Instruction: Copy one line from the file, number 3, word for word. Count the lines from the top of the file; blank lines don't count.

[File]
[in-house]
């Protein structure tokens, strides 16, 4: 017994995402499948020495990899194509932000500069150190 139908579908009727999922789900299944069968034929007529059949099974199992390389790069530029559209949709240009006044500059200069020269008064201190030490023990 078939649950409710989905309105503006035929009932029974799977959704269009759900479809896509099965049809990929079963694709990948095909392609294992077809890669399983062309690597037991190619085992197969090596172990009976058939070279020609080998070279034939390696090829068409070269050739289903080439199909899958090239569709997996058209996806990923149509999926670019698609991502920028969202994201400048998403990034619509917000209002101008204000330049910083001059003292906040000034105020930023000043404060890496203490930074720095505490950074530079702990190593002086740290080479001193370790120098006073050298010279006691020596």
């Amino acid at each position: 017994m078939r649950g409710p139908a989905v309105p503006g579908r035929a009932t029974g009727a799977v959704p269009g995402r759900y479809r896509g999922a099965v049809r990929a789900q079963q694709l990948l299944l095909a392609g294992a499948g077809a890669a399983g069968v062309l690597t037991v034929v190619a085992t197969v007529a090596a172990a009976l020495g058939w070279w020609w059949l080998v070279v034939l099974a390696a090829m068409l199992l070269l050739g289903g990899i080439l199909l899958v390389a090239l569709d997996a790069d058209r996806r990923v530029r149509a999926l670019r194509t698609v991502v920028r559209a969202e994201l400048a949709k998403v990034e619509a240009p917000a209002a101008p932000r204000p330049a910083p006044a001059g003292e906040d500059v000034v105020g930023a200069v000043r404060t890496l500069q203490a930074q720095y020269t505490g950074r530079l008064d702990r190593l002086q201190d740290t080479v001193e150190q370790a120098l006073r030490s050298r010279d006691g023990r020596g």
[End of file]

């Amino acid at each position: 017994m078939r649950g409710p139908a989905v309105p503006g579908r035929a009932t029974g009727a799977v959704p269009g995402r759900y479809r896509g999922a099965v049809r990929a789900q079963q694709l990948l299944l095909a392609g294992a499948g077809a890669a399983g069968v062309l690597t037991v034929v190619a085992t197969v007529a090596a172990a009976l020495g058939w070279w020609w059949l080998v070279v034939l099974a390696a090829m068409l199992l070269l050739g289903g990899i080439l199909l899958v390389a090239l569709d997996a790069d058209r996806r990923v530029r149509a999926l670019r194509t698609v991502v920028r559209a969202e994201l400048a949709k998403v990034e619509a240009p917000a209002a101008p932000r204000p330049a910083p006044a001059g003292e906040d500059v000034v105020g930023a200069v000043r404060t890496l500069q203490a930074q720095y020269t505490g950074r530079l008064d702990r190593l002086q201190d740290t080479v001193e150190q370790a120098l006073r030490s050298r010279d006691g023990r020596g």